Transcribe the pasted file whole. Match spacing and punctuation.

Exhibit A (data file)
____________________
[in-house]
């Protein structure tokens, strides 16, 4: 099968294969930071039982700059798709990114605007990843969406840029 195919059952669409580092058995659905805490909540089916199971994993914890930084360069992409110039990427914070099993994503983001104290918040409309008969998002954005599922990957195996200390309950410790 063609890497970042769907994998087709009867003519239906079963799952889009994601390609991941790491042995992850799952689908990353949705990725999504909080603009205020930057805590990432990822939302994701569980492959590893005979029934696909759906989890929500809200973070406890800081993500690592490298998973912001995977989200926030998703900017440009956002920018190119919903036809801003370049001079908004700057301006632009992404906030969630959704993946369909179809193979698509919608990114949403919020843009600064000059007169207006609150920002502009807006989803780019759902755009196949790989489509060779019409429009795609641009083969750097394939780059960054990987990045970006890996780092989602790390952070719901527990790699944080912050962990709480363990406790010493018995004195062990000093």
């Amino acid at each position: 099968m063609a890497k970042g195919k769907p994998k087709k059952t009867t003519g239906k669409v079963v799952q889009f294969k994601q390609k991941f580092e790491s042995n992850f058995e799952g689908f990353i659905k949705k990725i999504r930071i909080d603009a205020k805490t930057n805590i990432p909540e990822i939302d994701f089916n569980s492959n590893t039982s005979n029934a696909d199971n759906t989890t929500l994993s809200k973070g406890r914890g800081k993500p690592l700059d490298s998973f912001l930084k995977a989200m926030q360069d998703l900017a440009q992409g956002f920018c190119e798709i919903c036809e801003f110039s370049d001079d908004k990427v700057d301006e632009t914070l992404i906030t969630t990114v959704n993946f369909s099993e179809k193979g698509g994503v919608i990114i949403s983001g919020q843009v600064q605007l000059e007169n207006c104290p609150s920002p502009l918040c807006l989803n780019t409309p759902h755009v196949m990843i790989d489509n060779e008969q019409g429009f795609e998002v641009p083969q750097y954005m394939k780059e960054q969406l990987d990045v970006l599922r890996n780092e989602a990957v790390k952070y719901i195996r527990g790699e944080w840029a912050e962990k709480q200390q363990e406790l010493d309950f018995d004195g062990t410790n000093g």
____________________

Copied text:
[in-house]
């Protein structure tokens, strides 16, 4: 099968294969930071039982700059798709990114605007990843969406840029 195919059952669409580092058995659905805490909540089916199971994993914890930084360069992409110039990427914070099993994503983001104290918040409309008969998002954005599922990957195996200390309950410790 063609890497970042769907994998087709009867003519239906079963799952889009994601390609991941790491042995992850799952689908990353949705990725999504909080603009205020930057805590990432990822939302994701569980492959590893005979029934696909759906989890929500809200973070406890800081993500690592490298998973912001995977989200926030998703900017440009956002920018190119919903036809801003370049001079908004700057301006632009992404906030969630959704993946369909179809193979698509919608990114949403919020843009600064000059007169207006609150920002502009807006989803780019759902755009196949790989489509060779019409429009795609641009083969750097394939780059960054990987990045970006890996780092989602790390952070719901527990790699944080912050962990709480363990406790010493018995004195062990000093």
């Amino acid at each position: 099968m063609a890497k970042g195919k769907p994998k087709k059952t009867t003519g239906k669409v079963v799952q889009f294969k994601q390609k991941f580092e790491s042995n992850f058995e799952g689908f990353i659905k949705k990725i999504r930071i909080d603009a205020k805490t930057n805590i990432p909540e990822i939302d994701f089916n569980s492959n590893t039982s005979n029934a696909d199971n759906t989890t929500l994993s809200k973070g406890r914890g800081k993500p690592l700059d490298s998973f912001l930084k995977a989200m926030q360069d998703l900017a440009q992409g956002f920018c190119e798709i919903c036809e801003f110039s370049d001079d908004k990427v700057d301006e632009t914070l992404i906030t969630t990114v959704n993946f369909s099993e179809k193979g698509g994503v919608i990114i949403s983001g919020q843009v600064q605007l000059e007169n207006c104290p609150s920002p502009l918040c807006l989803n780019t409309p759902h755009v196949m990843i790989d489509n060779e008969q019409g429009f795609e998002v641009p083969q750097y954005m394939k780059e960054q969406l990987d990045v970006l599922r890996n780092e989602a990957v790390k952070y719901i195996r527990g790699e944080w840029a912050e962990k709480q200390q363990e406790l010493d309950f018995d004195g062990t410790n000093g």